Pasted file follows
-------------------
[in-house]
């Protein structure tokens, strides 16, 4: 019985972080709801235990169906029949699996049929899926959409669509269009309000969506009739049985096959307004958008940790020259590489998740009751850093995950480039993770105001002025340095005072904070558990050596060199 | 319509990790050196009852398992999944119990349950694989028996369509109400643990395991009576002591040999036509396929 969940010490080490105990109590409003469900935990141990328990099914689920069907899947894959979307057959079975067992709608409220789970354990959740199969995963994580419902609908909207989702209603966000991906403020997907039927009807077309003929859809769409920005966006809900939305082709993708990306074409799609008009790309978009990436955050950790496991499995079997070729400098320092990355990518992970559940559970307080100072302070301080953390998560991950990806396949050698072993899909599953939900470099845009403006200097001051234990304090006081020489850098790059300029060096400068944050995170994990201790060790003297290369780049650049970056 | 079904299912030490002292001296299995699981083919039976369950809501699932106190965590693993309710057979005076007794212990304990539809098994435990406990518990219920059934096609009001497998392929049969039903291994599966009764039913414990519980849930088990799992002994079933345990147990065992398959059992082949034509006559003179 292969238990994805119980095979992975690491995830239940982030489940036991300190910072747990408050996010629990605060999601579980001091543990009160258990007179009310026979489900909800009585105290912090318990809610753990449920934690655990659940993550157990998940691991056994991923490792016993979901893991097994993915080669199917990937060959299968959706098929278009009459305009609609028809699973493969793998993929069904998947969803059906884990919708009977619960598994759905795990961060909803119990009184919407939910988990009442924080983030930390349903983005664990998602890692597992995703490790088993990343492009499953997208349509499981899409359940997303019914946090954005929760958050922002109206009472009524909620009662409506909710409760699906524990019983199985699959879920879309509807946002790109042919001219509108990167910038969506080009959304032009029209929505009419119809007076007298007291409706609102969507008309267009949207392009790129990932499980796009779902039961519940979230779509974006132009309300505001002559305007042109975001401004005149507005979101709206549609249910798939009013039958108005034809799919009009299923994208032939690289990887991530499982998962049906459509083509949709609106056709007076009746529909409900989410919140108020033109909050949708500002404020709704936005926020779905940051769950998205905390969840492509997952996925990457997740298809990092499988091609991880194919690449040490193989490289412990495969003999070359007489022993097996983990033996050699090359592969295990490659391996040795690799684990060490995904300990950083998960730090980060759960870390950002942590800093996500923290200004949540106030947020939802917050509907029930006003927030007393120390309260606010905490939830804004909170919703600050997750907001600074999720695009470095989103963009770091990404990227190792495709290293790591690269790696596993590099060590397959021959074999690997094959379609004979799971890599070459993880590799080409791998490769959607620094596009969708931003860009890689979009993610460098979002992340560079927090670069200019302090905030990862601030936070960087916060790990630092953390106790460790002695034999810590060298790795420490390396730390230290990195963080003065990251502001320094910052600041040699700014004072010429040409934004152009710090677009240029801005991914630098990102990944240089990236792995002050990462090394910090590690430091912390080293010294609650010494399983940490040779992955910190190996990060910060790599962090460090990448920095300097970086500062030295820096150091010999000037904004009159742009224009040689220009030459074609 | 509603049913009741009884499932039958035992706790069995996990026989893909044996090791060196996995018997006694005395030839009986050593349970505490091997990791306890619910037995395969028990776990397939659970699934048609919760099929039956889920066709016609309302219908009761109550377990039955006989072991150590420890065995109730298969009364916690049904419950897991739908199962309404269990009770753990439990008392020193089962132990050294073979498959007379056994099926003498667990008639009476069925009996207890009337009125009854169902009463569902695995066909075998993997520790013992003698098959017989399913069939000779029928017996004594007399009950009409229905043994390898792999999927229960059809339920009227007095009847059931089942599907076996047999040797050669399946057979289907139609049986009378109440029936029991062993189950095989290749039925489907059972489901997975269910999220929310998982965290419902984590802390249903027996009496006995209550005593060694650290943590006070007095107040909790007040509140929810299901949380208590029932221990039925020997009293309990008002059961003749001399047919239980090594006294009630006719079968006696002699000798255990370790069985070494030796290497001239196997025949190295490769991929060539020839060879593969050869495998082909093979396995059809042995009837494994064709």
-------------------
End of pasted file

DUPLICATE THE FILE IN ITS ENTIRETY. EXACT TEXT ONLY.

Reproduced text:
[in-house]
């Protein structure tokens, strides 16, 4: 019985972080709801235990169906029949699996049929899926959409669509269009309000969506009739049985096959307004958008940790020259590489998740009751850093995950480039993770105001002025340095005072904070558990050596060199 | 319509990790050196009852398992999944119990349950694989028996369509109400643990395991009576002591040999036509396929 969940010490080490105990109590409003469900935990141990328990099914689920069907899947894959979307057959079975067992709608409220789970354990959740199969995963994580419902609908909207989702209603966000991906403020997907039927009807077309003929859809769409920005966006809900939305082709993708990306074409799609008009790309978009990436955050950790496991499995079997070729400098320092990355990518992970559940559970307080100072302070301080953390998560991950990806396949050698072993899909599953939900470099845009403006200097001051234990304090006081020489850098790059300029060096400068944050995170994990201790060790003297290369780049650049970056 | 079904299912030490002292001296299995699981083919039976369950809501699932106190965590693993309710057979005076007794212990304990539809098994435990406990518990219920059934096609009001497998392929049969039903291994599966009764039913414990519980849930088990799992002994079933345990147990065992398959059992082949034509006559003179 292969238990994805119980095979992975690491995830239940982030489940036991300190910072747990408050996010629990605060999601579980001091543990009160258990007179009310026979489900909800009585105290912090318990809610753990449920934690655990659940993550157990998940691991056994991923490792016993979901893991097994993915080669199917990937060959299968959706098929278009009459305009609609028809699973493969793998993929069904998947969803059906884990919708009977619960598994759905795990961060909803119990009184919407939910988990009442924080983030930390349903983005664990998602890692597992995703490790088993990343492009499953997208349509499981899409359940997303019914946090954005929760958050922002109206009472009524909620009662409506909710409760699906524990019983199985699959879920879309509807946002790109042919001219509108990167910038969506080009959304032009029209929505009419119809007076007298007291409706609102969507008309267009949207392009790129990932499980796009779902039961519940979230779509974006132009309300505001002559305007042109975001401004005149507005979101709206549609249910798939009013039958108005034809799919009009299923994208032939690289990887991530499982998962049906459509083509949709609106056709007076009746529909409900989410919140108020033109909050949708500002404020709704936005926020779905940051769950998205905390969840492509997952996925990457997740298809990092499988091609991880194919690449040490193989490289412990495969003999070359007489022993097996983990033996050699090359592969295990490659391996040795690799684990060490995904300990950083998960730090980060759960870390950002942590800093996500923290200004949540106030947020939802917050509907029930006003927030007393120390309260606010905490939830804004909170919703600050997750907001600074999720695009470095989103963009770091990404990227190792495709290293790591690269790696596993590099060590397959021959074999690997094959379609004979799971890599070459993880590799080409791998490769959607620094596009969708931003860009890689979009993610460098979002992340560079927090670069200019302090905030990862601030936070960087916060790990630092953390106790460790002695034999810590060298790795420490390396730390230290990195963080003065990251502001320094910052600041040699700014004072010429040409934004152009710090677009240029801005991914630098990102990944240089990236792995002050990462090394910090590690430091912390080293010294609650010494399983940490040779992955910190190996990060910060790599962090460090990448920095300097970086500062030295820096150091010999000037904004009159742009224009040689220009030459074609 | 509603049913009741009884499932039958035992706790069995996990026989893909044996090791060196996995018997006694005395030839009986050593349970505490091997990791306890619910037995395969028990776990397939659970699934048609919760099929039956889920066709016609309302219908009761109550377990039955006989072991150590420890065995109730298969009364916690049904419950897991739908199962309404269990009770753990439990008392020193089962132990050294073979498959007379056994099926003498667990008639009476069925009996207890009337009125009854169902009463569902695995066909075998993997520790013992003698098959017989399913069939000779029928017996004594007399009950009409229905043994390898792999999927229960059809339920009227007095009847059931089942599907076996047999040797050669399946057979289907139609049986009378109440029936029991062993189950095989290749039925489907059972489901997975269910999220929310998982965290419902984590802390249903027996009496006995209550005593060694650290943590006070007095107040909790007040509140929810299901949380208590029932221990039925020997009293309990008002059961003749001399047919239980090594006294009630006719079968006696002699000798255990370790069985070494030796290497001239196997025949190295490769991929060539020839060879593969050869495998082909093979396995059809042995009837494994064709």